Promoting the norms of protecting IPRs has proved to be a difficult task. Onone hand in fields as varied as access to the medicines needed to sustain thelife of those who have AIDS or HIV, the control and sale of music as welleducational publications, the control of the naming of foods and wine, thepayment for the tools needed to access the Internet, and the use ofgenetically modified material (in industry and agriculture), the ‘owners’ ofIPRs have sought to maintain and expand their rights to control, charge foruse, and prevent unauthorised access to their properties. On the other hand,as the social costs of these prohibitions (until payment is received) havebecome increasingly obvious: people with AIDS die because drugs remain soexpensive, although in the face of high profile campaigns in this area thingshave started to change; educators find they are unable to easily and cheaplyaccess the latest information for students; the costs of some softwareproducts greatly constrains the advantages of the information age for thepoor; and people across the world have started to understand why somegoods seem so expensive despite their low material production costs.One response to this programme of protection has been the expansion of(so-called) piracy by those who need to access knowledge and information,but who cannot afford it. The word ‘piracy’ is used by knowledge owners totry and draw a parallel with violent dispossession but this depiction isunjustified even if it has some political currency; most of those identified as‘pirates’,
whatever their morals seldom kill or use violence to obtain information andknowledge related products or services. We all know that the music industry hasfound that given the choice between paying for music or downloading it for free,many people prefer the latter, but on the other hand, the live music scene whichprovides direct payment from audiences to artists is flourishing. Some countries havesought legal ways of sidestepping the limitations on the production of needed drugsby using forms of compulsory licensing as another way of confronting the enforcedscarcity that IPRs produce. Across the world faced with protecting the rights ofholders of IPRs in the richest and most developed countries (mostly corporations whohold/own these rights) at the cost of the lives of their citizens, or at the very least atthe cost of their ability to utilise information and knowledge resources to enrich andimprove their lives, states and other organisations have questioned the claims putforward by the supporters of intellectual property.The central claim made is that without the protection of the rights of creators,innovators and inventors, they would cease to provide the innovations required if thehuman race is to continue to prosper. It is only by constructing a scarcity (of use) forknowledge and information, by making it property, that proper and legitimateeconomic rewards can be established in a market society. The construction of scarcitycertainly changes the character of information and knowledge, which has few if anycosts of replication in its original state, but this scarcity is required if we are to ensureindividuals and companies receive the support and incentives they need to continueto innovate in a society where the market is the key organisational device. This claimis the foundation for the TRIPs agreement and global governance of IPR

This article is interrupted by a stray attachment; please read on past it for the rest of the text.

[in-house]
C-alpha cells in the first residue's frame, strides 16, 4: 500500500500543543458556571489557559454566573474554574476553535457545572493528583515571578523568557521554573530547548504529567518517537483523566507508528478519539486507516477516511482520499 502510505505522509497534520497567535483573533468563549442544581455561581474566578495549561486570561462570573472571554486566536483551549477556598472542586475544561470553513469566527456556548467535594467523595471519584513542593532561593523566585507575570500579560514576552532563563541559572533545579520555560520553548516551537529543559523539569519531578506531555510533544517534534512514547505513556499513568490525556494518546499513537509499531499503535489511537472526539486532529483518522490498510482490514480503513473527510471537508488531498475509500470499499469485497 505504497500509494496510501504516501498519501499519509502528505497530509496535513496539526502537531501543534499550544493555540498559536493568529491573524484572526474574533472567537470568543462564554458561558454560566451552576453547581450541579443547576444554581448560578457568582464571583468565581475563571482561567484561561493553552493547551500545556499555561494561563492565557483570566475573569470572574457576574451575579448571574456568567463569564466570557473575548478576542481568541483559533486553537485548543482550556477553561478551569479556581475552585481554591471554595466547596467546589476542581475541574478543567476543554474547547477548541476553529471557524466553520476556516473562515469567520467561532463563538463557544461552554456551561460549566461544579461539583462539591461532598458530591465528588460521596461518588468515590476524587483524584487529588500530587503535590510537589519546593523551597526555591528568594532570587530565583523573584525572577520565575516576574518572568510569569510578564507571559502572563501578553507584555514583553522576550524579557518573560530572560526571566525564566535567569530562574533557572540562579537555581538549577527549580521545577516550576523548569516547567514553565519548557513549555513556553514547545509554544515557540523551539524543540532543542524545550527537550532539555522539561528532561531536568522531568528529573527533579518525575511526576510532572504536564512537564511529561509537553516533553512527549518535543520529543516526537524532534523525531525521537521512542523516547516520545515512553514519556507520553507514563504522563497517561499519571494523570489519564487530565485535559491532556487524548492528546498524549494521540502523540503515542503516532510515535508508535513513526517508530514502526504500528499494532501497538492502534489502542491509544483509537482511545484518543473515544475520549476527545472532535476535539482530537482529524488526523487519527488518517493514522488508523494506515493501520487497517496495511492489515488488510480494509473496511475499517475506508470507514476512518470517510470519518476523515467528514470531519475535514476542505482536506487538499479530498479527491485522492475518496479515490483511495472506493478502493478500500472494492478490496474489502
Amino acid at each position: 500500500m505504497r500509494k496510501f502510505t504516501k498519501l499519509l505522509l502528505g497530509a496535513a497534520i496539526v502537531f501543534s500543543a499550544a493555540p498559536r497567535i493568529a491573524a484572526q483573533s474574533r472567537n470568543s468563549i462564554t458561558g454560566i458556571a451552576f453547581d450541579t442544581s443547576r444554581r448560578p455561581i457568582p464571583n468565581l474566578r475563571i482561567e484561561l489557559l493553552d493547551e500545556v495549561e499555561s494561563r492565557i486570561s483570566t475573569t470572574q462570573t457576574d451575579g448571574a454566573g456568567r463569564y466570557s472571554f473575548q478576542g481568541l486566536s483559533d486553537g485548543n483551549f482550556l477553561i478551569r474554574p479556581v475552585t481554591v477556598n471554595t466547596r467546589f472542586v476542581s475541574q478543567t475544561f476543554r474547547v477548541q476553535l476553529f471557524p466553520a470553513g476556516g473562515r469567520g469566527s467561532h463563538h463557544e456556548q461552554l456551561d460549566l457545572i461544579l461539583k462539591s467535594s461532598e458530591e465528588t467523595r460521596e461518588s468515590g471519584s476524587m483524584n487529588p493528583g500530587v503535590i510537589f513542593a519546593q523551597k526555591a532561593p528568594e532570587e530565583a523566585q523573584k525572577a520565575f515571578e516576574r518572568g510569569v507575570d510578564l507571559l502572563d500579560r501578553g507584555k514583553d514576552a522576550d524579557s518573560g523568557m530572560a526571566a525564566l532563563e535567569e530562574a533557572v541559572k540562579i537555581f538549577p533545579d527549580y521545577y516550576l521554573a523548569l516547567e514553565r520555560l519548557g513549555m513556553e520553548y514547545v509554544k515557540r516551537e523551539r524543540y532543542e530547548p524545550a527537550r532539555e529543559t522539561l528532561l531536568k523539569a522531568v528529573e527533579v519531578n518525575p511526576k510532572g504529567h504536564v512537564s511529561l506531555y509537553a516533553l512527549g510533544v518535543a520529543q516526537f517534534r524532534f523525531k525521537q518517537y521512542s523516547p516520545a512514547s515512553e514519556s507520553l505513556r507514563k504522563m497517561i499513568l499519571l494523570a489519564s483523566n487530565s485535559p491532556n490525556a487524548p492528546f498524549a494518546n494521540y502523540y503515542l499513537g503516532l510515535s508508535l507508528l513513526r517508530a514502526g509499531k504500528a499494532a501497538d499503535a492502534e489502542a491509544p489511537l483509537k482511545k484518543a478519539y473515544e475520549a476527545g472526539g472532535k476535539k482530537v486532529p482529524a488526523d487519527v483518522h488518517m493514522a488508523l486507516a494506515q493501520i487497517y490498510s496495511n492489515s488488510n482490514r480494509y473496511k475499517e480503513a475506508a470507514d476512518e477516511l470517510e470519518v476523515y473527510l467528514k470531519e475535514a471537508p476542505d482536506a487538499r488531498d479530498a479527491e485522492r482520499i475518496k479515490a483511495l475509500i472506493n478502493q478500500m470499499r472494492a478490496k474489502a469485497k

it now seems that the TRIPs agreement rather than finally consolidating theexpanded rights linked to IPRs, actually represented the high-water mark from whichsubsequent political pressure and contest has forced a partial retreat, and thebeginning of a return to the sort of balance that has been achieved through most ofthe long, and at times contentious, history of protecting intellectual property.The TRIPs agreement and subsequent attempts to further expand the rights of IPRs’owners have served to demonstrate the social costs of such commodification, and assuch have prompted social forces, and community practices to respond in the face ofan over-reaching by one set of social interests. The new millennium’s politics of IPRswill be a story of compromise and re-organisation, rather than as some feared twodecades ago, a period of consolidation and expansion of the interests of a small IPR-owning elite. The TRIPs agreement was an anomaly and the relatively normal historyof IPRs is returning.As people in the developed world argue over how long the law should give Disneythe exclusive right to Mickey Mouse, they need to remember the blessings ofintellectual property rights. Yes, intellectual property laws are imperfect andsometimes abused, but they have helped create the most prosperous, dynamic, andenjoyable society the world has ever known.Critics are right when they say that we need to do more than simply demand thatdeveloping nations respect the intellectual property rights of the developed world.But we will not help the developing world by discouraging it from doing what hashelped the developed world to prosper. If we truly have a heart for the poor, weshould help them build institutions that foster intellectual property THE END